A quarter of ex-offenders recommit crimes, but we’re heading in the right direction

August 5, 2022

Rehabilitation charity Street Soccer Academy says more can be done to drive rates down further 

The latest stats released by the Ministry of Justice on 28th April 2022 show the largest year-on-year increase in reoffending rates in the quarter up to June 2020. 

The research highlights the desperate need for more to be done for the 29% of ex-prisoners who are readmitted back into the system within a year.  

The report doesn’t highlight a particular reason for rates increasing but it’s likely the pandemic and lockdown has played a part. In recent years rates have generally slowed due to increased awareness and research into recidivism, the tendency for an ex-offender to recommit crime. 

Prison overcrowding, budgets, and social issues such as homelessness and unemployment have led to more organisations looking into the root cause of why people reoffend and find ways to prevent recidivism from occurring.  

Timpson have led the way in shifting the attitudes of the public as the largest employer of ex-offenders in the UK. The conversation has been opened up, and many are realising the benefits of rehabilitation on society as a whole, as well as individuals.  

Research has shown the success of using tools such as sport in rehabilitation programmes, something which charity Street Soccer Academy centres its work around. 

“The latest stats are heading in the right direction, but there’s more we can do to drive the rate of reoffending down further, particularly when you look at reoffences within two years, which shoots up to around 75%” said Andy Thorp, Chief Executive of Street Soccer Academy, which specialises in the rehabilitation and reintegration of people with complex needs. Issues include homelessness, re-offending, addiction, mental health conditions, disabilities, and long-term unemployment.  

“Recidivism is a major problem in this country, with the majority of offenders being reconvicted within a few years of release. However we’re seeing more prisons recognising the long-term benefits of investing in projects to reduce reoffending rates.” 

The organisation cuts the reoffending rate for those it works with to just 11%, and with most of its users under 34 and the average juvenile rate at 36.4%, its work is having an even bigger impact on young people.   

“Rehabilitation goes beyond forced education classes, lacklustre careers advice and ad hoc impersonal phone calls. There isn’t a one-size-fits-all approach here and bespoke support for individuals is worth the time and effort.” 

The charity produces sports-based education programmes from custody to community that focus on affecting the attitudes of its users, particularly to their relationships and roles in society. Sport is the engagement tool but there are also discussions around anger management and empathy. The programmes are currently in place at prisons including HMP Forest Bank and HMP Berwyn.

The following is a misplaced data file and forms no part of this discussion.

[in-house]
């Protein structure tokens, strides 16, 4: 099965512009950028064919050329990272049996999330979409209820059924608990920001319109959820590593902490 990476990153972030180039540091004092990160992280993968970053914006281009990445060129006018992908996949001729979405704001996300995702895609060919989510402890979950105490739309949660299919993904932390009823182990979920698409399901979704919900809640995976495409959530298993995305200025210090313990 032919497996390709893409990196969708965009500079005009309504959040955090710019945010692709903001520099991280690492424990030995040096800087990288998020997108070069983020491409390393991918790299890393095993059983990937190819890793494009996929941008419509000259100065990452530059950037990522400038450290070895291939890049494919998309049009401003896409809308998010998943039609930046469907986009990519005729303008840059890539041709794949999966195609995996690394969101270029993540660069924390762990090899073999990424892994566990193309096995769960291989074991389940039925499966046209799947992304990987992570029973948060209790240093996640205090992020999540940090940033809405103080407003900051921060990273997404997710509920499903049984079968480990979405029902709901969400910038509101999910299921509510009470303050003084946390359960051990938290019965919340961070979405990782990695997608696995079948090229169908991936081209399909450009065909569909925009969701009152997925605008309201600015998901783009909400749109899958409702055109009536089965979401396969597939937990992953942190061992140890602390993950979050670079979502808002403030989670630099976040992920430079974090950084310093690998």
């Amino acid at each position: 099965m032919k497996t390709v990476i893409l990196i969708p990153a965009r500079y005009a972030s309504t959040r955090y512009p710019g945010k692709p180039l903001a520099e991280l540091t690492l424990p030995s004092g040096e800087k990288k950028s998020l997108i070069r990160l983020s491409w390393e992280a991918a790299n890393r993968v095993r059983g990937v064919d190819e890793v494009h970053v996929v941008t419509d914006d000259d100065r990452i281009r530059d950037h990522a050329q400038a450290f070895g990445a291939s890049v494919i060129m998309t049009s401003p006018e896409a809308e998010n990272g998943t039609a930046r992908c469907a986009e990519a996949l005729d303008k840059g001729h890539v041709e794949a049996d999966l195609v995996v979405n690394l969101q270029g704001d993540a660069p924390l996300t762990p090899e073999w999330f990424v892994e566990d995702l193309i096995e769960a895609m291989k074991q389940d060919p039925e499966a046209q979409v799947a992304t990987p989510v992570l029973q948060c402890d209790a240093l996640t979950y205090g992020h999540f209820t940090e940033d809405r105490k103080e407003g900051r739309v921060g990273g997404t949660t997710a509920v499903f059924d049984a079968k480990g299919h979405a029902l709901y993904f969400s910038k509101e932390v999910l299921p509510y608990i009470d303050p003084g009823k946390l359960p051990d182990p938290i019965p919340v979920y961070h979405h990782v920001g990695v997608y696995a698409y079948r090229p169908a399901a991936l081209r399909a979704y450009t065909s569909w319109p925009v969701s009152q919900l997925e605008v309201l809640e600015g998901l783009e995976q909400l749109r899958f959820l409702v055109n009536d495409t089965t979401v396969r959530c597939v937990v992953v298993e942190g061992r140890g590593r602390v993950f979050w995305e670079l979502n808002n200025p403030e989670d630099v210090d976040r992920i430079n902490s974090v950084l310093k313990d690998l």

“Sport cannot be overlooked when it comes to rehabilitation. It increases resilience levels and helps people to fulfil their potential. The programme increases their ability to respond positively to the tough situations that life throws at them. If they feel more in control of their own life there is a decreasing need for interventions, meaning they can live a life beyond crime and society reaps its rewards.” 

The positive results of the charity are measured in more ways than one. Of course, there’s the recidivism rate, which is almost a third of the national average, and there’s the engagement with the sport and fitness activities. However, many users also report wider benefits such as improved confidence, finding employment and completing accredited courses. 91% of inmates re-engage with the charity upon release, suggesting a shift in mindset as they continue the programme voluntarily. 

The benefits of investing in rehabilitation causes go way beyond the key aims of helping individuals and reducing reoffending rates. Prison services have seen £0.98m in savings per annum per prison due to using Street Soccer Academy. The social return on investment is almost 10:1 and estimated saving to society £3.8m. When considering the cost of social work, police, and the justice system each time there is a reoffence, addressing the cause of recidivism to prevent it from happening in the first place, simply cannot be ignored.  

Only time will tell the impact of the ongoing pandemic on recidivism, it’s been a tough few years for many in society, but as charities and organisations continue to expand their work in this area, it’s hoped rates will start to decline. 

Thorp adds: “We’d encourage prisons who want to do more to address the root cause of the problem to invest in through-the-gate schemes and organisations who can support reoffenders in reducing recidivism.” 

Street Soccer Academy works with the gunnercooke foundation, which supports CEOs of charities to enhance their effectiveness, growing their networks and services through peer support hubs, mentoring, workshops and 1-2-1 sessions to grow business techniques and strategies.  

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